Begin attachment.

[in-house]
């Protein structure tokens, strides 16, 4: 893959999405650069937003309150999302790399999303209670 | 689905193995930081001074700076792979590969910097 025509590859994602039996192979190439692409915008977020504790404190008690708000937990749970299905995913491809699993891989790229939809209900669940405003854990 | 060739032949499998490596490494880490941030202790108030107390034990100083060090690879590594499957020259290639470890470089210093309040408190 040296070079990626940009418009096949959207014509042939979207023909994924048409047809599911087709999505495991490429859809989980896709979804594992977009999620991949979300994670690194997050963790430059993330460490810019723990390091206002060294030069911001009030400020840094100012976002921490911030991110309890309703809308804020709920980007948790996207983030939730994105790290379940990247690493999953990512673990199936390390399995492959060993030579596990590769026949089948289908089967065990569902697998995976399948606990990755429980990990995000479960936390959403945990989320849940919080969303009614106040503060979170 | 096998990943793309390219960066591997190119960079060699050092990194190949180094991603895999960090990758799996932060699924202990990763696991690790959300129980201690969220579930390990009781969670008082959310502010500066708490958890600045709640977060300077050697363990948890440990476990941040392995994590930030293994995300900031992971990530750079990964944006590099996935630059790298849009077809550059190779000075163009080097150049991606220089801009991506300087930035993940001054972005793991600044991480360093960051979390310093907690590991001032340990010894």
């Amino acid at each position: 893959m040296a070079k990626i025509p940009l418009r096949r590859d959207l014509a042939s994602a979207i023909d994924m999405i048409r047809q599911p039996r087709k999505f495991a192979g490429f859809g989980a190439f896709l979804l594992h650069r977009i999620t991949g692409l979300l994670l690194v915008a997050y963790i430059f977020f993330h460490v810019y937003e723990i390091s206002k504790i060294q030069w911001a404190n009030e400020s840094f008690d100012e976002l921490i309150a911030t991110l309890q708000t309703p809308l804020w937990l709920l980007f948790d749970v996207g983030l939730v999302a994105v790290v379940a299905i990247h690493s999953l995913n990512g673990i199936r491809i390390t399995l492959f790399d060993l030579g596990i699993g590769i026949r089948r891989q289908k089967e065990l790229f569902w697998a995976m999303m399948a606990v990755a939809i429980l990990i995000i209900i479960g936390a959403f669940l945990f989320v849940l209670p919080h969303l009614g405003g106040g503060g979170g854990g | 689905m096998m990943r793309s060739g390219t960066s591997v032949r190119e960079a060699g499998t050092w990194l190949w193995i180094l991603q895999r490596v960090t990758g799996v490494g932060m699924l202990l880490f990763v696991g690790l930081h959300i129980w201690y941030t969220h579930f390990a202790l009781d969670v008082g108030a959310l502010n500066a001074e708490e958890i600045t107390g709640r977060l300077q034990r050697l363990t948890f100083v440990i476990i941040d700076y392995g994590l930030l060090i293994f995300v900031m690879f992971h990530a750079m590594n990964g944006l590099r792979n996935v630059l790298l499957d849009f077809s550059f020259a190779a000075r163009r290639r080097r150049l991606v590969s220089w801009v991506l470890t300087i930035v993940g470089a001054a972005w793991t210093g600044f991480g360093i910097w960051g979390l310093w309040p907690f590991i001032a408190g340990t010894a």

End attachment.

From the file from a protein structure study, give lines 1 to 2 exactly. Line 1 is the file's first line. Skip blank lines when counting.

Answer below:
[in-house]
């Protein structure tokens, strides 16, 4: 893959999405650069937003309150999302790399999303209670 | 689905193995930081001074700076792979590969910097 025509590859994602039996192979190439692409915008977020504790404190008690708000937990749970299905995913491809699993891989790229939809209900669940405003854990 | 060739032949499998490596490494880490941030202790108030107390034990100083060090690879590594499957020259290639470890470089210093309040408190 040296070079990626940009418009096949959207014509042939979207023909994924048409047809599911087709999505495991490429859809989980896709979804594992977009999620991949979300994670690194997050963790430059993330460490810019723990390091206002060294030069911001009030400020840094100012976002921490911030991110309890309703809308804020709920980007948790996207983030939730994105790290379940990247690493999953990512673990199936390390399995492959060993030579596990590769026949089948289908089967065990569902697998995976399948606990990755429980990990995000479960936390959403945990989320849940919080969303009614106040503060979170 | 096998990943793309390219960066591997190119960079060699050092990194190949180094991603895999960090990758799996932060699924202990990763696991690790959300129980201690969220579930390990009781969670008082959310502010500066708490958890600045709640977060300077050697363990948890440990476990941040392995994590930030293994995300900031992971990530750079990964944006590099996935630059790298849009077809550059190779000075163009080097150049991606220089801009991506300087930035993940001054972005793991600044991480360093960051979390310093907690590991001032340990010894």